Saturday, January 17

a lesson in rocket science

The Future Is Now

How can a rocket engine that generates 5,000 degree steam and 13,800 pounds of thrust form icicles at the rim of its nozzle? It's cryogenic. The Common Extensible Cryogenic Engine, CECE for short, has completed its third round of intensive testing. This technology development engine is fueled by a mixture of -297 degree Fahrenheit liquid oxygen and -423 Fahrenheit liquid hydrogen.

The engine components are super-cooled to similar low temperatures. As CECE burns its frigid fuels, gas composed of hot steam is produced and propelled out the nozzle creating thrust. The steam is cooled by the cold engine nozzle, condensing and eventually freezing at the nozzle exit to form icicles. Using liquid hydrogen and oxygen in rockets will provide major advantages for landing astronauts on the moon. Hydrogen is very light but enables about 40 percent greater performance (force on the rocket per pound of propellant) than other rocket fuels. Therefore, NASA can use this weight savings to bring a bigger spacecraft with a greater payload to the moon than with the same amount of conventional propellants. CECE is a step forward in NASA's efforts to develop reliable, robust technologies to return to the moon -- and a winter wonder.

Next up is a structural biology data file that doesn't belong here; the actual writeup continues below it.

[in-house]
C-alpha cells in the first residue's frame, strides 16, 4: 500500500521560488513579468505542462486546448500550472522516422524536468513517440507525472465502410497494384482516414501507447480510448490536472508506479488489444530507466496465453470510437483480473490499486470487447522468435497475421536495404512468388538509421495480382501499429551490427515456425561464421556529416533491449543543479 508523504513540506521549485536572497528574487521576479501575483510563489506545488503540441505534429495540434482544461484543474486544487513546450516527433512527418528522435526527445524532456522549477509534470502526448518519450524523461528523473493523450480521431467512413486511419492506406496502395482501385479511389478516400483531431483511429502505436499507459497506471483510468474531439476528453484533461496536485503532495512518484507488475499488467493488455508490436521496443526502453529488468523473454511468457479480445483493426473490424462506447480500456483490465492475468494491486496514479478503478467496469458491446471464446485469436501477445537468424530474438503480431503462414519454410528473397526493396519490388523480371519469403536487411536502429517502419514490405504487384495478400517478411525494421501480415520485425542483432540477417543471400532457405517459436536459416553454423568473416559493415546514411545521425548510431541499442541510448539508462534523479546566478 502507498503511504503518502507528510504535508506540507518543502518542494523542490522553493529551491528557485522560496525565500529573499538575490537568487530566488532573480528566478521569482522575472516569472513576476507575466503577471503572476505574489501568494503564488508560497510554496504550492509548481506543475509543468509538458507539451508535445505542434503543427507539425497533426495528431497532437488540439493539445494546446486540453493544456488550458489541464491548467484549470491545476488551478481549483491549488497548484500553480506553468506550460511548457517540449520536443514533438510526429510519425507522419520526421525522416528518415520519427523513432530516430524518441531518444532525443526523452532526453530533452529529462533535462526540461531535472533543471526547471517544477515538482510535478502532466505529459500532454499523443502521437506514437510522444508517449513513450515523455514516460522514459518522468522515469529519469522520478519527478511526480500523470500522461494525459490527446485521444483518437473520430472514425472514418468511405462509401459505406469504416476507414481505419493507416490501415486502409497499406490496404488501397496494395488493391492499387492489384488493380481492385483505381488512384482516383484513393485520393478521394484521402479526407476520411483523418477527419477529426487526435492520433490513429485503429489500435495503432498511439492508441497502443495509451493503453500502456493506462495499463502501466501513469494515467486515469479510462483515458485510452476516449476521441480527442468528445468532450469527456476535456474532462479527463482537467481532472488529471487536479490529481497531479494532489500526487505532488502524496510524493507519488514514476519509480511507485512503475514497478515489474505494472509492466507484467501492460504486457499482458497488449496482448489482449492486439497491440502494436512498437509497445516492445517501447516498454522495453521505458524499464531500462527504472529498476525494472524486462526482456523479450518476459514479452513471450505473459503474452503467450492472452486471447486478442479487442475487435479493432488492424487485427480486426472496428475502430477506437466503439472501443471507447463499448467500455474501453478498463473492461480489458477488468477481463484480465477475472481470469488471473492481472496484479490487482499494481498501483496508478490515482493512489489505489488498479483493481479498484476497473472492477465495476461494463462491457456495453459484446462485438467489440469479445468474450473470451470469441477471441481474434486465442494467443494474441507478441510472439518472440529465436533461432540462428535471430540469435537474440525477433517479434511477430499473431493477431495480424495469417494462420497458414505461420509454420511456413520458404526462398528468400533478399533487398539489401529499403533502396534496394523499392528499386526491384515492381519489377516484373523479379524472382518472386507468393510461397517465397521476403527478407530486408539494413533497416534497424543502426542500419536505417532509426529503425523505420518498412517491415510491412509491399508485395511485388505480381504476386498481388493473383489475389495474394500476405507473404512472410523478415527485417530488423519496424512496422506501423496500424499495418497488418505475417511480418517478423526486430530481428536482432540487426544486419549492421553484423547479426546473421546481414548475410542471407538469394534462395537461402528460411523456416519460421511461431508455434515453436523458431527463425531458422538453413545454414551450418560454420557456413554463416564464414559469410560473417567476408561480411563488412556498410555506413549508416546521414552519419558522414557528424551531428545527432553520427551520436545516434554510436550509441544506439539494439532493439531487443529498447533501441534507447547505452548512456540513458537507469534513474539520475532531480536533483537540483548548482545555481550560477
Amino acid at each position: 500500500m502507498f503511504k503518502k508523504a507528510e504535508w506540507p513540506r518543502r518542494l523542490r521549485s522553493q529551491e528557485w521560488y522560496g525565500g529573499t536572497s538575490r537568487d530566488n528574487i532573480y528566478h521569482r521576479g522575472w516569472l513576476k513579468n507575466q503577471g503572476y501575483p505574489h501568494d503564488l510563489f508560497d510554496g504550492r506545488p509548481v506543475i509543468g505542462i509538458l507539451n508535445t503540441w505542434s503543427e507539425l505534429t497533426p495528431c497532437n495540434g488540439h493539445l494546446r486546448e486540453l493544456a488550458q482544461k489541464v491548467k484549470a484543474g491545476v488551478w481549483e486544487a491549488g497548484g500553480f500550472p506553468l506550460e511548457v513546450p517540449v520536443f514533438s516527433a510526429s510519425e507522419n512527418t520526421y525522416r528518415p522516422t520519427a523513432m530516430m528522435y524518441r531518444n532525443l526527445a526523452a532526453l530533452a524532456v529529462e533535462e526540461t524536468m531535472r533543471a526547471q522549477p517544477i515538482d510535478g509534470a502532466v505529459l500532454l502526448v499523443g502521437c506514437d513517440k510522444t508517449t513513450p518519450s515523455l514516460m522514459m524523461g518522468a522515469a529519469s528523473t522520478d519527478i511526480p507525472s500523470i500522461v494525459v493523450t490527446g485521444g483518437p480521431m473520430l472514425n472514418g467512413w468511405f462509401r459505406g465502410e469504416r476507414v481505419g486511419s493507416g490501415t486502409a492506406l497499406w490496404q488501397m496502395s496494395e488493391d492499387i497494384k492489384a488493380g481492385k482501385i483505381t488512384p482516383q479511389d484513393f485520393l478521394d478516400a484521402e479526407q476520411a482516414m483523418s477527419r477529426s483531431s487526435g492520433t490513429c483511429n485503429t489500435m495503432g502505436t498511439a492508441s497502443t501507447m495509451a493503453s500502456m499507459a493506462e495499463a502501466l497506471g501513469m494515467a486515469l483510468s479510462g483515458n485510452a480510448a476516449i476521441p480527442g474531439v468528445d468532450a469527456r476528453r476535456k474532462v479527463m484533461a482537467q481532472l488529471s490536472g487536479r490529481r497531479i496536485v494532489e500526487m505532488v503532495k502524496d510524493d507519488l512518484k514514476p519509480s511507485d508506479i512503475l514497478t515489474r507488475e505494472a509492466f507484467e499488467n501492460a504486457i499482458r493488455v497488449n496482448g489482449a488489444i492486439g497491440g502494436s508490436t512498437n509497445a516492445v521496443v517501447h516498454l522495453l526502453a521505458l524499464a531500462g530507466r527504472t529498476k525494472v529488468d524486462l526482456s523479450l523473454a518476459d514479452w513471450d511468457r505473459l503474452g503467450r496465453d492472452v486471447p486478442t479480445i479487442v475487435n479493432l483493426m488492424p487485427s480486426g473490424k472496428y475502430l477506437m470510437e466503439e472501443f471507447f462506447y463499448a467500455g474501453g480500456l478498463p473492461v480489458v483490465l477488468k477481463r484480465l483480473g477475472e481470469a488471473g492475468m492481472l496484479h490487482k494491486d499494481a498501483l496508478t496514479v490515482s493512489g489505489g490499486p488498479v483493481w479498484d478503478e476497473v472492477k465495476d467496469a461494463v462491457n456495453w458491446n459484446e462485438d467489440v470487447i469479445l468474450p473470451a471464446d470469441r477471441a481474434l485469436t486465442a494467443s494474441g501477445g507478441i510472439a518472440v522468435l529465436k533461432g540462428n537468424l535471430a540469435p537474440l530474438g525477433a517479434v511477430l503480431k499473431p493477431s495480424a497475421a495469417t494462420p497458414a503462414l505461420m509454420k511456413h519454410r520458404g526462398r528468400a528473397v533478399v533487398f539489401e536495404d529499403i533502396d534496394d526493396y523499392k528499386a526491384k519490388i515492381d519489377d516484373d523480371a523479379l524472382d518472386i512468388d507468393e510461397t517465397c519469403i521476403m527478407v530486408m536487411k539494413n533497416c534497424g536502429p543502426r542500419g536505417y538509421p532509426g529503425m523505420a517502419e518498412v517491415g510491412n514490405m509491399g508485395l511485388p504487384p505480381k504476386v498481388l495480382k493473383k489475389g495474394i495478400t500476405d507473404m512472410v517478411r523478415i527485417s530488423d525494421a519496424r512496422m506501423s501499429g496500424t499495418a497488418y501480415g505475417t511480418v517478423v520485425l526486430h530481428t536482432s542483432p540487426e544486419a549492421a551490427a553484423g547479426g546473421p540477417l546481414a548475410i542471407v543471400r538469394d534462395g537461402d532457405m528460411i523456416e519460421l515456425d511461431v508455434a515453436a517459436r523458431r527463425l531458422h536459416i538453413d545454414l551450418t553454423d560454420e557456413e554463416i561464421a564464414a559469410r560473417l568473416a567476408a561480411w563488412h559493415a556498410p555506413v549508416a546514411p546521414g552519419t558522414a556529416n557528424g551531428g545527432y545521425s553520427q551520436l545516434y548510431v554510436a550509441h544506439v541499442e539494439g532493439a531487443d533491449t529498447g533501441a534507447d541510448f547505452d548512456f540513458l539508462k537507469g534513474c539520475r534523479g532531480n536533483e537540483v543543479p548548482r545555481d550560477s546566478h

Image Credit: Pratt & Whitney Rocketdyne (Used by permission)

No comments: